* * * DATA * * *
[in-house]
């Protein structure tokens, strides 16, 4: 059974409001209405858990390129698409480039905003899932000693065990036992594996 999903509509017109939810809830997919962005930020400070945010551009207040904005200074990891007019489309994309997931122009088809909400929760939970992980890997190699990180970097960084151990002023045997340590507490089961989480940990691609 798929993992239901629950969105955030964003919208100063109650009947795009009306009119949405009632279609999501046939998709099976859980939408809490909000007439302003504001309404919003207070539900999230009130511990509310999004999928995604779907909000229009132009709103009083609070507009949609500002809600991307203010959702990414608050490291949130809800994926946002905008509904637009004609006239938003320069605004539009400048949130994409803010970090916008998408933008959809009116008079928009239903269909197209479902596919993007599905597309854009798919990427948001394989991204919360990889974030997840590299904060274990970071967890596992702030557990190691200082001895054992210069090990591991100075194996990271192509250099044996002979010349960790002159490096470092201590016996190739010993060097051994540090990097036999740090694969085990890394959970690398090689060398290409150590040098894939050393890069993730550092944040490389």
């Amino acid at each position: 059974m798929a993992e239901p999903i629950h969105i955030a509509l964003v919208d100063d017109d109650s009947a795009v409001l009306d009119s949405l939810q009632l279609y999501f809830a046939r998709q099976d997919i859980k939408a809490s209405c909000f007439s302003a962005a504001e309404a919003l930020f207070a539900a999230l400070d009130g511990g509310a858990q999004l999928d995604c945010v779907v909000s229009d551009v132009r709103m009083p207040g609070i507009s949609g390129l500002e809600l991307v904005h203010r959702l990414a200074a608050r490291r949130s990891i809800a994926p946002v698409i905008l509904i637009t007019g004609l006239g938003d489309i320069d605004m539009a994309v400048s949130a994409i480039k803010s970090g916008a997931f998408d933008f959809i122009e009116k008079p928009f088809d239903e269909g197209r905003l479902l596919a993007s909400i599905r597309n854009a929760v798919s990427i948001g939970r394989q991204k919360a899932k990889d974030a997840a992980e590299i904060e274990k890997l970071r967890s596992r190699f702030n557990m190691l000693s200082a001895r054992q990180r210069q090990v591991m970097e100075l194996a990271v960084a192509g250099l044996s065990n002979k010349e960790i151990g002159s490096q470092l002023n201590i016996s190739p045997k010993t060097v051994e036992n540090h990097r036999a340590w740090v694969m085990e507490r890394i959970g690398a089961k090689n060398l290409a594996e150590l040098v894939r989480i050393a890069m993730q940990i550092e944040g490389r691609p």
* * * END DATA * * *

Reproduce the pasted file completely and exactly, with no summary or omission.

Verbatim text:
[in-house]
């Protein structure tokens, strides 16, 4: 059974409001209405858990390129698409480039905003899932000693065990036992594996 999903509509017109939810809830997919962005930020400070945010551009207040904005200074990891007019489309994309997931122009088809909400929760939970992980890997190699990180970097960084151990002023045997340590507490089961989480940990691609 798929993992239901629950969105955030964003919208100063109650009947795009009306009119949405009632279609999501046939998709099976859980939408809490909000007439302003504001309404919003207070539900999230009130511990509310999004999928995604779907909000229009132009709103009083609070507009949609500002809600991307203010959702990414608050490291949130809800994926946002905008509904637009004609006239938003320069605004539009400048949130994409803010970090916008998408933008959809009116008079928009239903269909197209479902596919993007599905597309854009798919990427948001394989991204919360990889974030997840590299904060274990970071967890596992702030557990190691200082001895054992210069090990591991100075194996990271192509250099044996002979010349960790002159490096470092201590016996190739010993060097051994540090990097036999740090694969085990890394959970690398090689060398290409150590040098894939050393890069993730550092944040490389």
């Amino acid at each position: 059974m798929a993992e239901p999903i629950h969105i955030a509509l964003v919208d100063d017109d109650s009947a795009v409001l009306d009119s949405l939810q009632l279609y999501f809830a046939r998709q099976d997919i859980k939408a809490s209405c909000f007439s302003a962005a504001e309404a919003l930020f207070a539900a999230l400070d009130g511990g509310a858990q999004l999928d995604c945010v779907v909000s229009d551009v132009r709103m009083p207040g609070i507009s949609g390129l500002e809600l991307v904005h203010r959702l990414a200074a608050r490291r949130s990891i809800a994926p946002v698409i905008l509904i637009t007019g004609l006239g938003d489309i320069d605004m539009a994309v400048s949130a994409i480039k803010s970090g916008a997931f998408d933008f959809i122009e009116k008079p928009f088809d239903e269909g197209r905003l479902l596919a993007s909400i599905r597309n854009a929760v798919s990427i948001g939970r394989q991204k919360a899932k990889d974030a997840a992980e590299i904060e274990k890997l970071r967890s596992r190699f702030n557990m190691l000693s200082a001895r054992q990180r210069q090990v591991m970097e100075l194996a990271v960084a192509g250099l044996s065990n002979k010349e960790i151990g002159s490096q470092l002023n201590i016996s190739p045997k010993t060097v051994e036992n540090h990097r036999a340590w740090v694969m085990e507490r890394i959970g690398a089961k090689n060398l290409a594996e150590l040098v894939r989480i050393a890069m993730q940990i550092e944040g490389r691609p």